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I want to optimize a function $E = \sum_i(Y_i-f(Z_i))^2$ w.r.t. $T$ where $f(Z)=ZTV^t$, and all are matrices (not necessarily square). Here $T$ acts as weights as in regression for example. $Y \in R^{n \times p}$, $Z \in R^{n \times k}$, $T \in R^{k \times k}$, and $V \in R^{p \times k}$. $p,n,k$ are arbitrary integers ( $>1$).

How can I do this?

From a gradient based algorithm point of view, do you need to compute the $\partial E/\partial T_{a,b}$ where $T_{a,b}$ is an element of $T$? If so, how can you do that and after computing, do you just simultaneously perform $T_{a,b} = T_{a,b} - \alpha * \partial E/\partial T_{a,b} $ for all $a,b$ and learning rate $\alpha$ as in the usual gradient descent?

($A^t$ denotes the transpose of matrix $A$)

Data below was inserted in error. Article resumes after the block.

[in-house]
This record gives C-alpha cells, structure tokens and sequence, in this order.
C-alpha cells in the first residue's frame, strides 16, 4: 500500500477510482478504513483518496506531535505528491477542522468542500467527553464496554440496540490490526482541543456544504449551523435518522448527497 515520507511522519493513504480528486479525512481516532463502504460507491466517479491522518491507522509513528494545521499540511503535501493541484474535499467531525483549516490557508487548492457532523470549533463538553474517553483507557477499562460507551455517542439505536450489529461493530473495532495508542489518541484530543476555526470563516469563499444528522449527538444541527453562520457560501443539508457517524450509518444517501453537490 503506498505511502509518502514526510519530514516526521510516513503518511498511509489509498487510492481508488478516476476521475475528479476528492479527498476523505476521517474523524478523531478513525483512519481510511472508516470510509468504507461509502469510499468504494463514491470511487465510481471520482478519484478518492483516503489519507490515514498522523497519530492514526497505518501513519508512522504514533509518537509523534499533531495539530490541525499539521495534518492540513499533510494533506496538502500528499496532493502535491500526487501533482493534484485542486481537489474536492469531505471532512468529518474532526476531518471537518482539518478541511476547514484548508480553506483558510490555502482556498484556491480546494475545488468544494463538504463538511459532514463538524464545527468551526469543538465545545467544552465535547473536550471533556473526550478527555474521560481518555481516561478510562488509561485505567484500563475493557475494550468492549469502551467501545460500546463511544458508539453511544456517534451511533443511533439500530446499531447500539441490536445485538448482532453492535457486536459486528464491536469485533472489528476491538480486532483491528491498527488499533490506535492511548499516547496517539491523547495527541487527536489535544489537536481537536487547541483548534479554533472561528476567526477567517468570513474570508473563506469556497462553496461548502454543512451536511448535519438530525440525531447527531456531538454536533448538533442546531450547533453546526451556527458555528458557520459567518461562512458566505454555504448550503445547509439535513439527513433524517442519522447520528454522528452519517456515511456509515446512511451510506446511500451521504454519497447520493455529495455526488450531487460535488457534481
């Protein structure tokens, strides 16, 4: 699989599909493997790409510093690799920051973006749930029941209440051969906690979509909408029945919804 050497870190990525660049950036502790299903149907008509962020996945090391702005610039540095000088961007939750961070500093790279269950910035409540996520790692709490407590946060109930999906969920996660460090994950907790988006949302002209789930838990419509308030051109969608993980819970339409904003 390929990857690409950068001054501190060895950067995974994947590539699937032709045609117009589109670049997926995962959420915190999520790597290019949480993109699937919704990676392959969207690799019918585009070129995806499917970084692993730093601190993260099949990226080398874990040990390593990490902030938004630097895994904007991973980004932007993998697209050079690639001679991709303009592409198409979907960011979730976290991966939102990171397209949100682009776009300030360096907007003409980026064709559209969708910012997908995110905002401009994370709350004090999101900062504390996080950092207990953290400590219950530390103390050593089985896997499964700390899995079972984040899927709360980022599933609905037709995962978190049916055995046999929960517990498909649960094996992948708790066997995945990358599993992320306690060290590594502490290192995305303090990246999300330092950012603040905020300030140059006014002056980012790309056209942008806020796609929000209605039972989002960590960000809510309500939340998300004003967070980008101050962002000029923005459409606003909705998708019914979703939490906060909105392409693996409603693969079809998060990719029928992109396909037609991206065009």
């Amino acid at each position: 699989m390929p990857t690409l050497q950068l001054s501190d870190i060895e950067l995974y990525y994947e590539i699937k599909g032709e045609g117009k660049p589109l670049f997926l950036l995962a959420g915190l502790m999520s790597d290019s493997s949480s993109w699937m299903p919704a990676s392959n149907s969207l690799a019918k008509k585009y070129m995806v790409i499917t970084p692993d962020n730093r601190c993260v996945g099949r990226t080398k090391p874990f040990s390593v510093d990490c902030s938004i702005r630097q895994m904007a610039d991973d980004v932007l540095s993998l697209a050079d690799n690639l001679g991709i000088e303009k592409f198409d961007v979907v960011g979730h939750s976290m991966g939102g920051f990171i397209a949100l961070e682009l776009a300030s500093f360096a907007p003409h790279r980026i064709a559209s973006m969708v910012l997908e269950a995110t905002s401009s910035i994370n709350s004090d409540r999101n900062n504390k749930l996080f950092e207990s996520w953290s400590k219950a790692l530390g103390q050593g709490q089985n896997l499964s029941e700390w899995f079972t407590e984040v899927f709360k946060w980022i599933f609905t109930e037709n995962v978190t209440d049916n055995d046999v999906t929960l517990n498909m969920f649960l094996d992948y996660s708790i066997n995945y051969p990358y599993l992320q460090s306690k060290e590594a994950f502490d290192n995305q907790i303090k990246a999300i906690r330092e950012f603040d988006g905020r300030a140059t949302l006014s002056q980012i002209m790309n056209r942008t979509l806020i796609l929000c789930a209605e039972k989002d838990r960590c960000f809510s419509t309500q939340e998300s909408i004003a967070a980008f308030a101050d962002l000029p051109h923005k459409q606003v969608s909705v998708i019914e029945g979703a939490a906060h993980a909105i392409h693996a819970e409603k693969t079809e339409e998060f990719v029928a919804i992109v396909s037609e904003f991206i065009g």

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  • $\begingroup$ You can represent matrix multiplication with Kronecker products. Then it becomes a normal least squares problem in the vectorization you choose. $\endgroup$ – mathreadler Apr 1 '18 at 7:09
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Let's use a colon to denote the trace/Frobenius product $$A:B={\rm tr}(A^TB)$$ and let's define the additional matrix variables $$\eqalign{ F &= ZTV^T,\,\,\,M = (F-Y) \cr }$$ Write the function in terms of these new variables, then find its differential and gradient $$\eqalign{ {\mathcal E} &= M:M \cr\cr d{\mathcal E} &= 2M:dM = 2M:dM \cr&= 2M:Z\,dT\,V^T \cr &= 2Z^TMV:dT \cr\cr \frac{\partial {\mathcal E}}{\partial T} &= 2Z^TMV \cr&= 2Z^T(F-Y)V \cr }$$ Set the gradient to zero and solve $$\eqalign{ Z^TYV &= Z^TFV = Z^T(ZTV^T)V \cr\cr T &= (Z^TZ)^{-1}Z^TYV(V^TV)^{-1} \cr&= Z^+Y(V^+)^T \cr }$$ where $M^+$ denotes the pseudoinverse of $M$.

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